New vehicle sales in the U.S. are expected to rise in May, on robust demand for personal transport and improving inventories at dealers, a report from industry consultants showed on Thursday.
U.S. new-vehicle sales, including retail and non-retail transactions, are estimated to reach 1.3 million units in May, up 15.6% from a year earlier, according to a J.D. Power and LMC Automotive report.
New-vehicle transaction prices continue to rise as consumers are estimated to spend $46.9 billion on new vehicles in May, 13% higher than the last year, the report said.
“Despite the challenges posed by elevated interest rates and pricing, sales volume and transaction prices have displayed remarkable resilience, enabled by the combination of improved vehicle availability and pent-up demand,” Thomas King, president of the data and analytics division at J.D. Power, said in a statement.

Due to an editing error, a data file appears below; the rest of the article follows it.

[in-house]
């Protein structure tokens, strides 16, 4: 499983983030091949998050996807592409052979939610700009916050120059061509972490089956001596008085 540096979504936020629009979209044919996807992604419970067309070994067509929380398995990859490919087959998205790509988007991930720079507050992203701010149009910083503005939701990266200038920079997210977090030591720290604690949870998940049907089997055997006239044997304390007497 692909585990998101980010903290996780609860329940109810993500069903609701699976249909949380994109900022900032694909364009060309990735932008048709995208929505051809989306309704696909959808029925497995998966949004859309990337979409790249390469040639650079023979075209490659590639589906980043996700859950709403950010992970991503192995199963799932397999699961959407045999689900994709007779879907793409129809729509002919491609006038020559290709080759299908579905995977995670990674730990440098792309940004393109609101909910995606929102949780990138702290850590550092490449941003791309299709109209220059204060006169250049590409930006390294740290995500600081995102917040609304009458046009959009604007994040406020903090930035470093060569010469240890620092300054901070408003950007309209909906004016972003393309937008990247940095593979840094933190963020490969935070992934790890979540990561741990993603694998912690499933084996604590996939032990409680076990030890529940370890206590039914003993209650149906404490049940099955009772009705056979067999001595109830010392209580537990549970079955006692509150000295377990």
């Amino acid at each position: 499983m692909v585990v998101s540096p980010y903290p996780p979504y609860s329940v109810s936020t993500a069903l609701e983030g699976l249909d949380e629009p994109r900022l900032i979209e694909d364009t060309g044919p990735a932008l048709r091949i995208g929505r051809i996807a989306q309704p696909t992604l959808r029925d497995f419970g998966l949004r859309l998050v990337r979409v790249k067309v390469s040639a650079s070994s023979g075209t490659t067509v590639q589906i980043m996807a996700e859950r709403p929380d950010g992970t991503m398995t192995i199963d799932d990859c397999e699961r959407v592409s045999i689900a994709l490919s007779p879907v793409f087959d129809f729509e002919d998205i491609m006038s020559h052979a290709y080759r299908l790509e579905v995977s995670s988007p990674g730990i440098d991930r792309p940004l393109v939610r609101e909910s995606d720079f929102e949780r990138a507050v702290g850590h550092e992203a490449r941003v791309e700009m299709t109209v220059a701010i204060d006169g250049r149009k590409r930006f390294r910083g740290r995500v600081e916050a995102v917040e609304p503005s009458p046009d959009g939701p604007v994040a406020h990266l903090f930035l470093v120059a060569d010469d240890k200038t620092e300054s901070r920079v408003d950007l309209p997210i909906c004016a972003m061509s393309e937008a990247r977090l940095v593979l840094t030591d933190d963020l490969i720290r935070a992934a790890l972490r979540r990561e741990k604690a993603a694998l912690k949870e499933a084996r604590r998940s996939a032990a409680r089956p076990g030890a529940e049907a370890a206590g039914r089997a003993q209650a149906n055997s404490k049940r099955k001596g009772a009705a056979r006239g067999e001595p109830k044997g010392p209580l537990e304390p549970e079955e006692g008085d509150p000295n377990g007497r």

Retail inventories are expected to rise 48% compared to last year. Inventory pile-up could hurt dealers’ margins despite the incentives offered by manufacturers to lure customers.
“The primary reason for the decline in profit (for dealers) is that fewer vehicles are being sold for prices higher than the manufacturer’s suggested retail price (MSRP),” King said.
Retail sales of new vehicles in May are expected to be up 9.6% on strong demand from buyers who had to delay their purchases due to low inventory.
Globally, light-vehicle sales for the month are projected to increase 12.8% from last year, where growth stands akin to levels across major markets apart from Eastern Europe where sales are expected to be up nearly 20% despite the prolonged war in Ukraine.